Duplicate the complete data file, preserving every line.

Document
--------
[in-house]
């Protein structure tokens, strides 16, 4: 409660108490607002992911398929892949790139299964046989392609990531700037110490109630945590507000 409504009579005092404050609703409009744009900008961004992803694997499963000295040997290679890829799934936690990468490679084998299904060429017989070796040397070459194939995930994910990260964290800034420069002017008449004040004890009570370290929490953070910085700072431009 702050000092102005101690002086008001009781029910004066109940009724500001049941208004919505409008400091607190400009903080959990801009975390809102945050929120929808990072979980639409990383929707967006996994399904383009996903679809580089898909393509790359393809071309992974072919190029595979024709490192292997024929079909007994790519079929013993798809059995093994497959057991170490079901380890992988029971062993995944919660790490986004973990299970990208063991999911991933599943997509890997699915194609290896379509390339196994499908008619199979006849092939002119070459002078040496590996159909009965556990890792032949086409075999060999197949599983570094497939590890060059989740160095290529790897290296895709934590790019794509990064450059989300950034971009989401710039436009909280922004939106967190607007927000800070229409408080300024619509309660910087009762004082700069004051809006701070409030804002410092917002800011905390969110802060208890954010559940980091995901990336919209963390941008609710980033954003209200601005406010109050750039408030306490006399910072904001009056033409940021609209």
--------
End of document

[in-house]
């Protein structure tokens, strides 16, 4: 409660108490607002992911398929892949790139299964046989392609990531700037110490109630945590507000 409504009579005092404050609703409009744009900008961004992803694997499963000295040997290679890829799934936690990468490679084998299904060429017989070796040397070459194939995930994910990260964290800034420069002017008449004040004890009570370290929490953070910085700072431009 702050000092102005101690002086008001009781029910004066109940009724500001049941208004919505409008400091607190400009903080959990801009975390809102945050929120929808990072979980639409990383929707967006996994399904383009996903679809580089898909393509790359393809071309992974072919190029595979024709490192292997024929079909007994790519079929013993798809059995093994497959057991170490079901380890992988029971062993995944919660790490986004973990299970990208063991999911991933599943997509890997699915194609290896379509390339196994499908008619199979006849092939002119070459002078040496590996159909009965556990890792032949086409075999060999197949599983570094497939590890060059989740160095290529790897290296895709934590790019794509990064450059989300950034971009989401710039436009909280922004939106967190607007927000800070229409408080300024619509309660910087009762004082700069004051809006701070409030804002410092917002800011905390969110802060208890954010559940980091995901990336919209963390941008609710980033954003209200601005406010109050750039408030306490006399910072904001009056033409940021609209």